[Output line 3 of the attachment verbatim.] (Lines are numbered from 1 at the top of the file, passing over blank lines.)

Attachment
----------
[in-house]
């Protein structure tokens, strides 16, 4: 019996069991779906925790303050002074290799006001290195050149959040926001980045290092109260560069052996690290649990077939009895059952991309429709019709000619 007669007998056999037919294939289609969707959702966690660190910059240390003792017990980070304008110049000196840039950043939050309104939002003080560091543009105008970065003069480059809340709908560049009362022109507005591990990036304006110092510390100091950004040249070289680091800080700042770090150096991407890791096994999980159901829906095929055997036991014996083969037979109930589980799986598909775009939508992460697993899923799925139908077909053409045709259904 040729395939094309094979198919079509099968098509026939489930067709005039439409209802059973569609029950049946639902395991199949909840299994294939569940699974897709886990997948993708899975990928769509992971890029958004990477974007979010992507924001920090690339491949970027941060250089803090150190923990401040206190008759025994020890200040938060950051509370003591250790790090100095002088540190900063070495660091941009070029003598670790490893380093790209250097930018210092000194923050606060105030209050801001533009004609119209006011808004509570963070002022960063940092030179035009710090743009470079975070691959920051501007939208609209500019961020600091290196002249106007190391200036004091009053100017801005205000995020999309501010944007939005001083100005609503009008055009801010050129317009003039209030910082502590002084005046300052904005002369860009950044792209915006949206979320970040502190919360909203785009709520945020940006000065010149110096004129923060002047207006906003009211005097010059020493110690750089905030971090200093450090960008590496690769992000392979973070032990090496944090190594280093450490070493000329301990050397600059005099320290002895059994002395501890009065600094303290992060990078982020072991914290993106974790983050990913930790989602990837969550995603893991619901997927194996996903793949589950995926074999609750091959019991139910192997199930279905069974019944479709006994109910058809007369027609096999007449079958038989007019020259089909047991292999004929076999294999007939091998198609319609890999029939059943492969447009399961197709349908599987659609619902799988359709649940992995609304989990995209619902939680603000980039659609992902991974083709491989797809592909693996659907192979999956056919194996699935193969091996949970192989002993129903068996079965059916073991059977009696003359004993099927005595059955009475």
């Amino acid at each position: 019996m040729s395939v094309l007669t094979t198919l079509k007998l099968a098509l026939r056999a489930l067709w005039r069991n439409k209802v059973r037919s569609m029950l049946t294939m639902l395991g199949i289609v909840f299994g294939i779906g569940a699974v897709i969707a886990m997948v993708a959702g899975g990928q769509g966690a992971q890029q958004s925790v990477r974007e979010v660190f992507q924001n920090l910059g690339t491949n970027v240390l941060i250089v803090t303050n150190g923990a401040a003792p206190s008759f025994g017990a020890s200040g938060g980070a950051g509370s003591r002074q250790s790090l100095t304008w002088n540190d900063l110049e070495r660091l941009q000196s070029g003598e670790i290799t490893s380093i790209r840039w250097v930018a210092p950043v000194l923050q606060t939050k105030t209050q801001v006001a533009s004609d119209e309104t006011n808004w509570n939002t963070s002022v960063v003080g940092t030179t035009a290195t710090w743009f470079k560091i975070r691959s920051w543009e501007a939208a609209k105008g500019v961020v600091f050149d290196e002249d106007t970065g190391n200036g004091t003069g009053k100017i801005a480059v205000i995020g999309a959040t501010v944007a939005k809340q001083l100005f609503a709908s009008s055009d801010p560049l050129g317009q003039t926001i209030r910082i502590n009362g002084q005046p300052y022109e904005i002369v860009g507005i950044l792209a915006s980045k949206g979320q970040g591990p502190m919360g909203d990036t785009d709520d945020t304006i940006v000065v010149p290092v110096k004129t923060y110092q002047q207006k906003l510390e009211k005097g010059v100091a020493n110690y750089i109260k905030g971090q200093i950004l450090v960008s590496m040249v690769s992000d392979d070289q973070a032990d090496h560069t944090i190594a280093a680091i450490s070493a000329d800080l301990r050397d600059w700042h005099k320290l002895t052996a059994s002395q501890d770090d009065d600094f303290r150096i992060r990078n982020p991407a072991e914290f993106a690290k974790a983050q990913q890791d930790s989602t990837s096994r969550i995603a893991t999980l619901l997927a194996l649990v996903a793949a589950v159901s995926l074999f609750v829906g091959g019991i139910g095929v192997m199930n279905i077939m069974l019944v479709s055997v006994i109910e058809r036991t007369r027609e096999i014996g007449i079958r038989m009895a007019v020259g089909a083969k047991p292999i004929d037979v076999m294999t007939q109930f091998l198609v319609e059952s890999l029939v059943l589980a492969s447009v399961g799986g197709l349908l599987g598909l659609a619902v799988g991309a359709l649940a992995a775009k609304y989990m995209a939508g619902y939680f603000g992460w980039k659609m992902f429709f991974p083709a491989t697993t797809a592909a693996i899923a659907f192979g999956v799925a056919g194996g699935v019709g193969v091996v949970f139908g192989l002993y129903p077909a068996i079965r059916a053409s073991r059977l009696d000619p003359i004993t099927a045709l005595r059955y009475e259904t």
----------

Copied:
């Amino acid at each position: 019996m040729s395939v094309l007669t094979t198919l079509k007998l099968a098509l026939r056999a489930l067709w005039r069991n439409k209802v059973r037919s569609m029950l049946t294939m639902l395991g199949i289609v909840f299994g294939i779906g569940a699974v897709i969707a886990m997948v993708a959702g899975g990928q769509g966690a992971q890029q958004s925790v990477r974007e979010v660190f992507q924001n920090l910059g690339t491949n970027v240390l941060i250089v803090t303050n150190g923990a401040a003792p206190s008759f025994g017990a020890s200040g938060g980070a950051g509370s003591r002074q250790s790090l100095t304008w002088n540190d900063l110049e070495r660091l941009q000196s070029g003598e670790i290799t490893s380093i790209r840039w250097v930018a210092p950043v000194l923050q606060t939050k105030t209050q801001v006001a533009s004609d119209e309104t006011n808004w509570n939002t963070s002022v960063v003080g940092t030179t035009a290195t710090w743009f470079k560091i975070r691959s920051w543009e501007a939208a609209k105008g500019v961020v600091f050149d290196e002249d106007t970065g190391n200036g004091t003069g009053k100017i801005a480059v205000i995020g999309a959040t501010v944007a939005k809340q001083l100005f609503a709908s009008s055009d801010p560049l050129g317009q003039t926001i209030r910082i502590n009362g002084q005046p300052y022109e904005i002369v860009g507005i950044l792209a915006s980045k949206g979320q970040g591990p502190m919360g909203d990036t785009d709520d945020t304006i940006v000065v010149p290092v110096k004129t923060y110092q002047q207006k906003l510390e009211k005097g010059v100091a020493n110690y750089i109260k905030g971090q200093i950004l450090v960008s590496m040249v690769s992000d392979d070289q973070a032990d090496h560069t944090i190594a280093a680091i450490s070493a000329d800080l301990r050397d600059w700042h005099k320290l002895t052996a059994s002395q501890d770090d009065d600094f303290r150096i992060r990078n982020p991407a072991e914290f993106a690290k974790a983050q990913q890791d930790s989602t990837s096994r969550i995603a893991t999980l619901l997927a194996l649990v996903a793949a589950v159901s995926l074999f609750v829906g091959g019991i139910g095929v192997m199930n279905i077939m069974l019944v479709s055997v006994i109910e058809r036991t007369r027609e096999i014996g007449i079958r038989m009895a007019v020259g089909a083969k047991p292999i004929d037979v076999m294999t007939q109930f091998l198609v319609e059952s890999l029939v059943l589980a492969s447009v399961g799986g197709l349908l599987g598909l659609a619902v799988g991309a359709l649940a992995a775009k609304y989990m995209a939508g619902y939680f603000g992460w980039k659609m992902f429709f991974p083709a491989t697993t797809a592909a693996i899923a659907f192979g999956v799925a056919g194996g699935v019709g193969v091996v949970f139908g192989l002993y129903p077909a068996i079965r059916a053409s073991r059977l009696d000619p003359i004993t099927a045709l005595r059955y009475e259904t």